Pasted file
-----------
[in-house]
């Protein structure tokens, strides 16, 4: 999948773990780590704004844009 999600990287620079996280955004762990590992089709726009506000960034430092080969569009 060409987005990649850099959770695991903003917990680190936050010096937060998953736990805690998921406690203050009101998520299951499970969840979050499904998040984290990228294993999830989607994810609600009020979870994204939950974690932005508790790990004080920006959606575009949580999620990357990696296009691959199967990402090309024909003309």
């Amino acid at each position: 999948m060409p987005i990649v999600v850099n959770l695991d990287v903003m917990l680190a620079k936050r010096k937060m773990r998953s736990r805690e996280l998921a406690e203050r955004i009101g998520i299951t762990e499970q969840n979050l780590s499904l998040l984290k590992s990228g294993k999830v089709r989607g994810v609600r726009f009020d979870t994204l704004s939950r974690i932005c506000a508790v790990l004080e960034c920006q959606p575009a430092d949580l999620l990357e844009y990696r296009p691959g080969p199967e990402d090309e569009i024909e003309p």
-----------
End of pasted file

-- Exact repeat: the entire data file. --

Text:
[in-house]
């Protein structure tokens, strides 16, 4: 999948773990780590704004844009 999600990287620079996280955004762990590992089709726009506000960034430092080969569009 060409987005990649850099959770695991903003917990680190936050010096937060998953736990805690998921406690203050009101998520299951499970969840979050499904998040984290990228294993999830989607994810609600009020979870994204939950974690932005508790790990004080920006959606575009949580999620990357990696296009691959199967990402090309024909003309």
């Amino acid at each position: 999948m060409p987005i990649v999600v850099n959770l695991d990287v903003m917990l680190a620079k936050r010096k937060m773990r998953s736990r805690e996280l998921a406690e203050r955004i009101g998520i299951t762990e499970q969840n979050l780590s499904l998040l984290k590992s990228g294993k999830v089709r989607g994810v609600r726009f009020d979870t994204l704004s939950r974690i932005c506000a508790v790990l004080e960034c920006q959606p575009a430092d949580l999620l990357e844009y990696r296009p691959g080969p199967e990402d090309e569009i024909e003309p």